- Ligustrum lucidum is a semi-evergreen shrub or small tree that grows up to 40 ft. (12.2 m) in height. The trunks usually occur as multiple stems with many long, leafy branches.
- Leaves are opposite, ovate to lanceolate, 3-6 in. (5-15.2 cm) long and 2-4 in. (5-10.2 cm) wide.
- Flowering occurs in late summer, when very abundant, white flowers develop at the end of branches in 5-8 in. (12.7-20 cm) long clusters.
- Fruits are <0.5 in. (1.3 cm) long, oval, fleshy and ripen to a dark blue to black color. Fruits persist into winter.
- Ecological Threat
- Several privet species occur and they are often very hard to distinguish. Ligustrum lucidum resembles Japanese privet (L. japonicum Thunb.), but the leaves of Japanese privet are shorter (2 in. [5.1 cm] long) and thicker. Ligustrum lucidum commonly forms dense thickets in fields or in the understory of forests. It shades and out-competes many native species, and once established, is very difficult to remove. It is commonly used as an ornamental shrub and for hedgerows.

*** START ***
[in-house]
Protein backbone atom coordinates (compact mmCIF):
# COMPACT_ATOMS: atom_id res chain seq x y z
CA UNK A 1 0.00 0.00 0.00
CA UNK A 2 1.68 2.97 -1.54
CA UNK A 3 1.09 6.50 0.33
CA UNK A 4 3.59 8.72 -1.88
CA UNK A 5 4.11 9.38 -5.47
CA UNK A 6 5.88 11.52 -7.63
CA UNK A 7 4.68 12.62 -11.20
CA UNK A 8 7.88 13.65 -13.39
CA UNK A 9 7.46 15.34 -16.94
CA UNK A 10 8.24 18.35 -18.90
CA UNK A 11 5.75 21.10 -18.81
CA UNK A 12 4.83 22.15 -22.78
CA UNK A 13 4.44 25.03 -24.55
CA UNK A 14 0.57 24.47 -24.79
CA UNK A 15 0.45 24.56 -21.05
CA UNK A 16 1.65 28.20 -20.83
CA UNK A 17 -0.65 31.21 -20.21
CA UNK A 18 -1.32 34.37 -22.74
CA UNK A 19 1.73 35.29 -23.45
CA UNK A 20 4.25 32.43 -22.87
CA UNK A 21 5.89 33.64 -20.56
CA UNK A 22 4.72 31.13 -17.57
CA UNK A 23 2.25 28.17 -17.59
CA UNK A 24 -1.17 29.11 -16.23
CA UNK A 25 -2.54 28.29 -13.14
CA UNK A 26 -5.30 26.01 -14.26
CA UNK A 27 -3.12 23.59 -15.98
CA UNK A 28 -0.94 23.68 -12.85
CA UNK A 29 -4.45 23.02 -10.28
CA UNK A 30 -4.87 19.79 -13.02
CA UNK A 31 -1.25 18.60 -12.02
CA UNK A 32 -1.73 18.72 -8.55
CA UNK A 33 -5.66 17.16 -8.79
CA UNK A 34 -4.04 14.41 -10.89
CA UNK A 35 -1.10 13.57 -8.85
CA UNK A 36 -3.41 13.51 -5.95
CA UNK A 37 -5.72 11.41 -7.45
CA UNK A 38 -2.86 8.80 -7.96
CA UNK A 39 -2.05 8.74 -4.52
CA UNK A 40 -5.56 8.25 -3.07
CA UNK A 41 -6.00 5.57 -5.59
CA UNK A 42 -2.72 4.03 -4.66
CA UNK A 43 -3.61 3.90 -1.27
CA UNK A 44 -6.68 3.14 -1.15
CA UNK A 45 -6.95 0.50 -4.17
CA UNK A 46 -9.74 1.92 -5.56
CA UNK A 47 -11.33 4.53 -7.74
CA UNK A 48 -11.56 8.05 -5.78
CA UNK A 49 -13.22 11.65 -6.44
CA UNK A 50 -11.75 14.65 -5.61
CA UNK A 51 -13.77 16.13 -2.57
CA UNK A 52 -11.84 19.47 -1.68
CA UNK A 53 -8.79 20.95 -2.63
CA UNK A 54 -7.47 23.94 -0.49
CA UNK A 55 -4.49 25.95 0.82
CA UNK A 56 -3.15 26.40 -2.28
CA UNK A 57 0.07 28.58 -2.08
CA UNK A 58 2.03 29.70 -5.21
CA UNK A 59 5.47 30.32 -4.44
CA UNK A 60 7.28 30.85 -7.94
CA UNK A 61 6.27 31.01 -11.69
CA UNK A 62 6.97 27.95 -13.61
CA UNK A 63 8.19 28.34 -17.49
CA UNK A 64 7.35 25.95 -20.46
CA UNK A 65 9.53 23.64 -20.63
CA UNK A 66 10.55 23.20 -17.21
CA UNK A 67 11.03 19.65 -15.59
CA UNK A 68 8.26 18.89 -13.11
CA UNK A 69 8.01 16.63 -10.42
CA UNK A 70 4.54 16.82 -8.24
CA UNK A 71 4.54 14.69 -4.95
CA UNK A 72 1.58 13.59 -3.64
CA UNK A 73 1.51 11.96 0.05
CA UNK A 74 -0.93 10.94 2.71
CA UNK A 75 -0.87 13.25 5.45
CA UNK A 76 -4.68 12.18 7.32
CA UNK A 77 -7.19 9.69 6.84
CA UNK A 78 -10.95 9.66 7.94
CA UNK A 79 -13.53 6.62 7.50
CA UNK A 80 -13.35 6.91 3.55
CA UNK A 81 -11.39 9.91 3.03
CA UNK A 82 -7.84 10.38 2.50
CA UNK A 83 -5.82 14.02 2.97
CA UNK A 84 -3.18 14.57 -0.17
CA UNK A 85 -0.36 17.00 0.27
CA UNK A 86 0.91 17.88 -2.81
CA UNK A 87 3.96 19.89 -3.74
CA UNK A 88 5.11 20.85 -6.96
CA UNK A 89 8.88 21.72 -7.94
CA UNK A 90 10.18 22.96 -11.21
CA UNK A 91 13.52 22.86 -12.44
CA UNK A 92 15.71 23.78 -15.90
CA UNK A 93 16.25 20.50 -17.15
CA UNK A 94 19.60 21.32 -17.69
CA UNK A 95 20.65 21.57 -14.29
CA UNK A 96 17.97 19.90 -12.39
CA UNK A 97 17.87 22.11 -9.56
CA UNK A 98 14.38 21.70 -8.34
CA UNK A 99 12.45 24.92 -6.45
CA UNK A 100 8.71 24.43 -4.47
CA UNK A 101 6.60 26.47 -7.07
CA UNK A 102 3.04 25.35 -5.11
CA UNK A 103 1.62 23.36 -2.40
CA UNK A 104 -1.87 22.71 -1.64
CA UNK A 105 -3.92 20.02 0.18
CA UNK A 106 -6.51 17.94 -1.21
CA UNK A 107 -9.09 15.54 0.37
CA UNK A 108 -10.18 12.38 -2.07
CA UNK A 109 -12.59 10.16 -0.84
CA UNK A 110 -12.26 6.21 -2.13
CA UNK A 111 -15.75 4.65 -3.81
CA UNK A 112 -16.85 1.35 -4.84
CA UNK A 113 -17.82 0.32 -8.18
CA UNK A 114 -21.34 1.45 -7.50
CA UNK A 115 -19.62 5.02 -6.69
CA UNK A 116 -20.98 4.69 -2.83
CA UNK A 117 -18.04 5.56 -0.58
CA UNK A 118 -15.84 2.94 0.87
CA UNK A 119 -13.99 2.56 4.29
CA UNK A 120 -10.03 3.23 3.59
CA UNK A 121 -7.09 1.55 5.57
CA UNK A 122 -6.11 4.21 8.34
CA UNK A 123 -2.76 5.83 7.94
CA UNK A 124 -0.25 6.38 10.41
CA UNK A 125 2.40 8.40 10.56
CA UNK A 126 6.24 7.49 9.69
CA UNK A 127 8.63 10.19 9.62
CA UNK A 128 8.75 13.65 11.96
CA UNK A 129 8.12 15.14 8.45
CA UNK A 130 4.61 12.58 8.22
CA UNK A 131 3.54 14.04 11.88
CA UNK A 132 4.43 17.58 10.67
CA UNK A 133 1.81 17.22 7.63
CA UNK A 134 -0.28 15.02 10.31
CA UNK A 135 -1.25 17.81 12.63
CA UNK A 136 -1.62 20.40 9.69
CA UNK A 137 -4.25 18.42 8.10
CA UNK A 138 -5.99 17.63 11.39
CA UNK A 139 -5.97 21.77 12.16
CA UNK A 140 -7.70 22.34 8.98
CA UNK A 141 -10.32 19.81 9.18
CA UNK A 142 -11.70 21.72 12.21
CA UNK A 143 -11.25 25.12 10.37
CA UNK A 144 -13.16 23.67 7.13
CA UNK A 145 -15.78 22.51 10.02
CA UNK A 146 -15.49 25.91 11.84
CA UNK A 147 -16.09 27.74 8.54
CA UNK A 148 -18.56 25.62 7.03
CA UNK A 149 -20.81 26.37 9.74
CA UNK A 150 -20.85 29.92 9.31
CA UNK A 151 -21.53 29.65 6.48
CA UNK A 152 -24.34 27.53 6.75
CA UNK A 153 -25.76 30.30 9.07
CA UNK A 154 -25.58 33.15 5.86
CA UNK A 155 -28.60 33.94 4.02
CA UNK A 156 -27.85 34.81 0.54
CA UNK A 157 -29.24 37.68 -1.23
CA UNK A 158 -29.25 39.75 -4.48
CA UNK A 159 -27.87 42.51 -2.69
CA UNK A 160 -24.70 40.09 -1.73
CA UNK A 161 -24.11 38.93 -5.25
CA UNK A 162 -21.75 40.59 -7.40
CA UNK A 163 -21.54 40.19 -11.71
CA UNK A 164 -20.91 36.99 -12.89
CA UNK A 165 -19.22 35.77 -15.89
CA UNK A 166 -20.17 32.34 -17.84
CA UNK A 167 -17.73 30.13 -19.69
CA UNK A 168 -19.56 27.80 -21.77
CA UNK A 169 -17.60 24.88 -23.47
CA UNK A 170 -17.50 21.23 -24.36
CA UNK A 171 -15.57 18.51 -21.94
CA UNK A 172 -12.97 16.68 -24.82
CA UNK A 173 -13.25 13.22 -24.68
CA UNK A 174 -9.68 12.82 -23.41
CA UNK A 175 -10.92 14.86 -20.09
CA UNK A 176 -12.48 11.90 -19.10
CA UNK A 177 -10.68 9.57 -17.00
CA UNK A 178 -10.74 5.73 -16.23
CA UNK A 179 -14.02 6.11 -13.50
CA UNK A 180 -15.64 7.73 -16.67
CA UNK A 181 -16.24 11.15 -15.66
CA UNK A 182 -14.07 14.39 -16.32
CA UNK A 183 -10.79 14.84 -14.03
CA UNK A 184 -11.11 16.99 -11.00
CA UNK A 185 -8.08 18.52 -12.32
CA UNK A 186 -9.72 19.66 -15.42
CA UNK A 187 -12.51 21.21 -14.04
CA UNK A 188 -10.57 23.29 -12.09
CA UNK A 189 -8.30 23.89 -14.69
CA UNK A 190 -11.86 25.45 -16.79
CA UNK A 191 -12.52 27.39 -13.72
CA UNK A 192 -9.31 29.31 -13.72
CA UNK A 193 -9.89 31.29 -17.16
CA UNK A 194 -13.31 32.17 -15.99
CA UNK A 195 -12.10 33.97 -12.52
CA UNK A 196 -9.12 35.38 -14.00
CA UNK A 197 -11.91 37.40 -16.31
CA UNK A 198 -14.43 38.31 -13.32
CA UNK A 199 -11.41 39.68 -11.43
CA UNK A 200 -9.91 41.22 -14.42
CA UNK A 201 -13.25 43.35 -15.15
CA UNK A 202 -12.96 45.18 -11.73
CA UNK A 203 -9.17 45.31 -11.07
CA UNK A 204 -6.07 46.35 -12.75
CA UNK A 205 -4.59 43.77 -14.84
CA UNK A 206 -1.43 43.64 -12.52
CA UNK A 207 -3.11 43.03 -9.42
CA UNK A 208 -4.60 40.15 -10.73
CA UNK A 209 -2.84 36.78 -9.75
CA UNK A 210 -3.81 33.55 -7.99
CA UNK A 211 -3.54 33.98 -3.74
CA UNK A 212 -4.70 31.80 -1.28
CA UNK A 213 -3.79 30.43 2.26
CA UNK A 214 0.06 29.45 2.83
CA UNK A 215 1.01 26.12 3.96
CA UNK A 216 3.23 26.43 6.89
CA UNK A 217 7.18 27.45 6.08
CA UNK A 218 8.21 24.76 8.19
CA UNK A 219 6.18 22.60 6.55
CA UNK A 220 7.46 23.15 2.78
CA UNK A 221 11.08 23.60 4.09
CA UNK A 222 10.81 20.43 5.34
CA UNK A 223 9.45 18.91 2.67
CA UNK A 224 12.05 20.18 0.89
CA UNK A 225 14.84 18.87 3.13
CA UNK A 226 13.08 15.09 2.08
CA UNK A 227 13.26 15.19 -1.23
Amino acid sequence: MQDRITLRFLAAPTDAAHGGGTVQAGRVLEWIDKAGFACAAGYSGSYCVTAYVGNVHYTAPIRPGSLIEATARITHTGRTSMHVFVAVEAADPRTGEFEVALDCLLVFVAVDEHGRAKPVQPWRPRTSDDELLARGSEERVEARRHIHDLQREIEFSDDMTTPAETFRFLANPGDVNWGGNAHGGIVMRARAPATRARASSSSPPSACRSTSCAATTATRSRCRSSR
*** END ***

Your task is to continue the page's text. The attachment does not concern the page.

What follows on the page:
- Global Invasive Species Database. 2011. Invasive Species Specialist Group (ISSG) of the IUCN Species Survival Commission
- University of Florida, IFAS Extension, Center for Aquatic and Invasive Plants
- University of California, Jepson Flora Project
- Flora of China, www.eFloras.org
- Henderson State University
- Arizona Board of Regents
- USDA NRCS PLANTS
- USDA ARS GRIN